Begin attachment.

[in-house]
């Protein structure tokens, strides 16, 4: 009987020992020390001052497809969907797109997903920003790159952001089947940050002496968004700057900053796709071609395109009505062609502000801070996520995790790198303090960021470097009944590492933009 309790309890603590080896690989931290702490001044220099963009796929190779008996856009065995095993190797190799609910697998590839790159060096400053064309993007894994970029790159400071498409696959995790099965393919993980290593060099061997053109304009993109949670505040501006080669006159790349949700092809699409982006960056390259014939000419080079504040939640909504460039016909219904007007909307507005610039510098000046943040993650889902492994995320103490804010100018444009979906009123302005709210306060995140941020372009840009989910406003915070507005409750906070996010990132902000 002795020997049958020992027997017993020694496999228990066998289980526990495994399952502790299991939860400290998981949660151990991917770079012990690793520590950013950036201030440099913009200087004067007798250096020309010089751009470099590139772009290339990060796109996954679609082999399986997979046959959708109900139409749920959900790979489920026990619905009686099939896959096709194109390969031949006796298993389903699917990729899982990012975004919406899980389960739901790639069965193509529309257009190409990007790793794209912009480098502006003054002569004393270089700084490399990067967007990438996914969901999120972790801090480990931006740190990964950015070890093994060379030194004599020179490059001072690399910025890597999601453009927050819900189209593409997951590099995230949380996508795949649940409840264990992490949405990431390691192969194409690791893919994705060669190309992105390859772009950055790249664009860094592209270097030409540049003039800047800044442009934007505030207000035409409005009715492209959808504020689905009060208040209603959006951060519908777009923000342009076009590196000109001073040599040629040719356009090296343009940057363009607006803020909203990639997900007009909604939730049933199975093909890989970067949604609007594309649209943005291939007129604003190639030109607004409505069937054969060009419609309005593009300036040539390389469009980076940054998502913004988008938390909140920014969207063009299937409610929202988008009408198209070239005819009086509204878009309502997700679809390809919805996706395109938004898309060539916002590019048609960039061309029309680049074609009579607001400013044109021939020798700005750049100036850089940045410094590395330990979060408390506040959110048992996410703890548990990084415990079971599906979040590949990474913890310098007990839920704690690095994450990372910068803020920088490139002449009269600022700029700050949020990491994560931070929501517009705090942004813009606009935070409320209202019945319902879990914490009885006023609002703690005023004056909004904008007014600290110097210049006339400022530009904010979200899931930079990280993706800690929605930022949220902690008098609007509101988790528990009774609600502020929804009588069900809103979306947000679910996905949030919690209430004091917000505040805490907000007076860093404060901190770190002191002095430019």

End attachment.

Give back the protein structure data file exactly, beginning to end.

[in-house]
């Protein structure tokens, strides 16, 4: 009987020992020390001052497809969907797109997903920003790159952001089947940050002496968004700057900053796709071609395109009505062609502000801070996520995790790198303090960021470097009944590492933009 309790309890603590080896690989931290702490001044220099963009796929190779008996856009065995095993190797190799609910697998590839790159060096400053064309993007894994970029790159400071498409696959995790099965393919993980290593060099061997053109304009993109949670505040501006080669006159790349949700092809699409982006960056390259014939000419080079504040939640909504460039016909219904007007909307507005610039510098000046943040993650889902492994995320103490804010100018444009979906009123302005709210306060995140941020372009840009989910406003915070507005409750906070996010990132902000 002795020997049958020992027997017993020694496999228990066998289980526990495994399952502790299991939860400290998981949660151990991917770079012990690793520590950013950036201030440099913009200087004067007798250096020309010089751009470099590139772009290339990060796109996954679609082999399986997979046959959708109900139409749920959900790979489920026990619905009686099939896959096709194109390969031949006796298993389903699917990729899982990012975004919406899980389960739901790639069965193509529309257009190409990007790793794209912009480098502006003054002569004393270089700084490399990067967007990438996914969901999120972790801090480990931006740190990964950015070890093994060379030194004599020179490059001072690399910025890597999601453009927050819900189209593409997951590099995230949380996508795949649940409840264990992490949405990431390691192969194409690791893919994705060669190309992105390859772009950055790249664009860094592209270097030409540049003039800047800044442009934007505030207000035409409005009715492209959808504020689905009060208040209603959006951060519908777009923000342009076009590196000109001073040599040629040719356009090296343009940057363009607006803020909203990639997900007009909604939730049933199975093909890989970067949604609007594309649209943005291939007129604003190639030109607004409505069937054969060009419609309005593009300036040539390389469009980076940054998502913004988008938390909140920014969207063009299937409610929202988008009408198209070239005819009086509204878009309502997700679809390809919805996706395109938004898309060539916002590019048609960039061309029309680049074609009579607001400013044109021939020798700005750049100036850089940045410094590395330990979060408390506040959110048992996410703890548990990084415990079971599906979040590949990474913890310098007990839920704690690095994450990372910068803020920088490139002449009269600022700029700050949020990491994560931070929501517009705090942004813009606009935070409320209202019945319902879990914490009885006023609002703690005023004056909004904008007014600290110097210049006339400022530009904010979200899931930079990280993706800690929605930022949220902690008098609007509101988790528990009774609600502020929804009588069900809103979306947000679910996905949030919690209430004091917000505040805490907000007076860093404060901190770190002191002095430019």